The research team, which includes international collaborators in Japan, the US and South Africa, have discovered a new class of porous materials or sorbents for trapping and storing volatile gases.
The discovery has just been published in the world leading journal Nature Chemistry.
The team is led by Dr Varvara Nikolayenko, formerly of the Department of Chemical Sciences and UL’s Bernal Institute, now working at Bayer AG and Professor Michael Zaworotko, Bernal Chair of Crystal Engineering and Science Foundation of Ireland Research Professor at UL’s Bernal Institute.
The discovery is an extremely important one as there is an urgent need find to better ways to store volatile fuel (e.g., hydrogen and natural gas) and medicinal (e.g., oxygen and nitric oxide) gases, which currently require very high pressures or very low temperatures.
“Traditional sorbents have interconnected holes and pores like a sponge. The new sorbents we have discovered are more like Swiss cheese in that they have empty space, but they are not interconnected by pores,” explained Professor Zaworotko.
“Our new materials point towards an alternate approach to store such gases which is both less energy intensive and safer,” he added.
The research team said the key findings included that the so-called ‘Swiss cheese’ sorbent expands when it is exposed to gases with very little structural rearrangement and thereby captures increasingly large quantities of gas as pressure is increased.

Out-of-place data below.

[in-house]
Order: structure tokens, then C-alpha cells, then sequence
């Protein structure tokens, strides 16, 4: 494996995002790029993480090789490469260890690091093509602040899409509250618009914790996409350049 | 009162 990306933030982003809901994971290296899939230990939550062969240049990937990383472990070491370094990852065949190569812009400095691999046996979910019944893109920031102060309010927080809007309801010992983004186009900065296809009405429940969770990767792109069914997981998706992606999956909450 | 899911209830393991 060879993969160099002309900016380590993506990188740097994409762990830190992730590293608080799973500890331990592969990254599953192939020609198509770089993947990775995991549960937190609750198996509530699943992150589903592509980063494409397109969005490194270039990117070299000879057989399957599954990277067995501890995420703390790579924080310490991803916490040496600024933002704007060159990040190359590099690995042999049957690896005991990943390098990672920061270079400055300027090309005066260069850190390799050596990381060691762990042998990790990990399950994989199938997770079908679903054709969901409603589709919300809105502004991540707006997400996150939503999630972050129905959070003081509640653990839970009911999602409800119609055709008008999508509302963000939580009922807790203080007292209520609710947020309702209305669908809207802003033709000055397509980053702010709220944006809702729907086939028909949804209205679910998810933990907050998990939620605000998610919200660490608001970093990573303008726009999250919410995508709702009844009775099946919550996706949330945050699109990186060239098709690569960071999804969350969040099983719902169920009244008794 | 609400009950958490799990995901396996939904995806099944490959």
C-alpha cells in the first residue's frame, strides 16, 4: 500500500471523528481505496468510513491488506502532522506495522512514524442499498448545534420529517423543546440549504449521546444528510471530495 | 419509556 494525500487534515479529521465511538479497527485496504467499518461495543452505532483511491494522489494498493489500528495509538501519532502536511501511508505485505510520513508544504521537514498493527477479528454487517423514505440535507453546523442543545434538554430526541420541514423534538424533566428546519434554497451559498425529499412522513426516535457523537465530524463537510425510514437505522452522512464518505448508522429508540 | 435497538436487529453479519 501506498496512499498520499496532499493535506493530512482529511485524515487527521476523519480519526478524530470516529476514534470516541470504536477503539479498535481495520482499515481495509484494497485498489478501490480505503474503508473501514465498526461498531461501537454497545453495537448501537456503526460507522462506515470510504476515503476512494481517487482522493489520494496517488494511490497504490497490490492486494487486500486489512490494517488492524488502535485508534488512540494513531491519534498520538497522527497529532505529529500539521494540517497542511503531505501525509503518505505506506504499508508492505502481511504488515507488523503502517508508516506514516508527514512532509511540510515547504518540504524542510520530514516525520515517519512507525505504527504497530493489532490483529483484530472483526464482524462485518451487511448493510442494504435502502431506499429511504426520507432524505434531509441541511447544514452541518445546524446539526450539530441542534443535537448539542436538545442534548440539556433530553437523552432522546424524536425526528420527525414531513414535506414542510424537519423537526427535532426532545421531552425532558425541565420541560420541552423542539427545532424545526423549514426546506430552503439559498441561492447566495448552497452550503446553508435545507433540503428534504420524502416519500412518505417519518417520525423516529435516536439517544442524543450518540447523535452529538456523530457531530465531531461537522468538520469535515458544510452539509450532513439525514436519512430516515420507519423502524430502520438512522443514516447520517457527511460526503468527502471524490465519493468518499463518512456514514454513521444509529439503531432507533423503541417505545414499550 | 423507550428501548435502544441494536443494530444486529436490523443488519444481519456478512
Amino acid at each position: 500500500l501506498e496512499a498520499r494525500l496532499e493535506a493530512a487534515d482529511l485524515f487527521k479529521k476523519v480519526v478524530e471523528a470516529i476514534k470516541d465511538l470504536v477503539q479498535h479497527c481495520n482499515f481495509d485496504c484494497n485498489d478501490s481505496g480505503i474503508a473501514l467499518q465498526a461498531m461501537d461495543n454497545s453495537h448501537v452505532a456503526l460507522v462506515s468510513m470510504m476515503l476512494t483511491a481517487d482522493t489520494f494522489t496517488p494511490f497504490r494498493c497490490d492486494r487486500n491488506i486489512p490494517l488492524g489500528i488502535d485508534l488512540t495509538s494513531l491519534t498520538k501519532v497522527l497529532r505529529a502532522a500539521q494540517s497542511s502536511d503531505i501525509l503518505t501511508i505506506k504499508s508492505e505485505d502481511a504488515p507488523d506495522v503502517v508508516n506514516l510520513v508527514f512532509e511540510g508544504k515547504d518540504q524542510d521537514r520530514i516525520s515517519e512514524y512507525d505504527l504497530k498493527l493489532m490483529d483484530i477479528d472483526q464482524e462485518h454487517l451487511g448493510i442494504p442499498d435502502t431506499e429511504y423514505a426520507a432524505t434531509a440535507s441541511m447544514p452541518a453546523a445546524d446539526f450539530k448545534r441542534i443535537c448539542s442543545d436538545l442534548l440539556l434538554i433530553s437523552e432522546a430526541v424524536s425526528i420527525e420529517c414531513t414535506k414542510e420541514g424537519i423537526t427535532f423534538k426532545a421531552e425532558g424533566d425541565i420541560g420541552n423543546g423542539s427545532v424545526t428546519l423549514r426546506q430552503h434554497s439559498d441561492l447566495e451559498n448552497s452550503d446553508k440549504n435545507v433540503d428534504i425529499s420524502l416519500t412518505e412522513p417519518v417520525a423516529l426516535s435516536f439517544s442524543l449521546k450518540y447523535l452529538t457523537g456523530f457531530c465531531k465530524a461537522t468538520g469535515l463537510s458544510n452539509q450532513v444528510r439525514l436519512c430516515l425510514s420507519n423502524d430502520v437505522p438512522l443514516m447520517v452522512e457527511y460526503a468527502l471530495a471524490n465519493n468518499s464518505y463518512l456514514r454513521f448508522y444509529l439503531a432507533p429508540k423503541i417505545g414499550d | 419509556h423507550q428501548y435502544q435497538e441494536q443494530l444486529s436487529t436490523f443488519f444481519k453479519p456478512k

“The changes in the sorbent are reversible so the gas can be easily removed, and the sorbent can be recycled for further use,” explained Dr Nikolayenko.
“It is counterintuitive to expect a sorbent which has no pores to have the ability to trap volatile gases. This raises the question of whether there are many more such sorbents that are hiding in plain sight,” she added.
The latest discovery builds on research Professor Zaworotko is carrying out at UL’s Bernal Institute in crystal engineering to tackle grand climate challenges.
Last year, Professor Zaworotko and his team developed a new material that has the ability to capture toxic chemicals from the air.
That material is capable of capturing trace amounts of benzene, a toxic pollutant, from the air and crucially use less energy than existing materials, which could revolutionise the search for clean air.
Professor Zaworotko and his team have also previously discovered a material with favourable properties for absorbing and releasing water from the atmosphere that could revolutionise dehumidification systems in buildings and the availability of water in regions of drought.
He explained: “People in science are driven by a dream. The dream is, in almost all cases, to have a positive impact on society. Water purification, carbon capture, cheaper and better pharmaceuticals, are just three examples of where crystal engineering could be the key and the pieces of that jigsaw puzzle are coming together now.”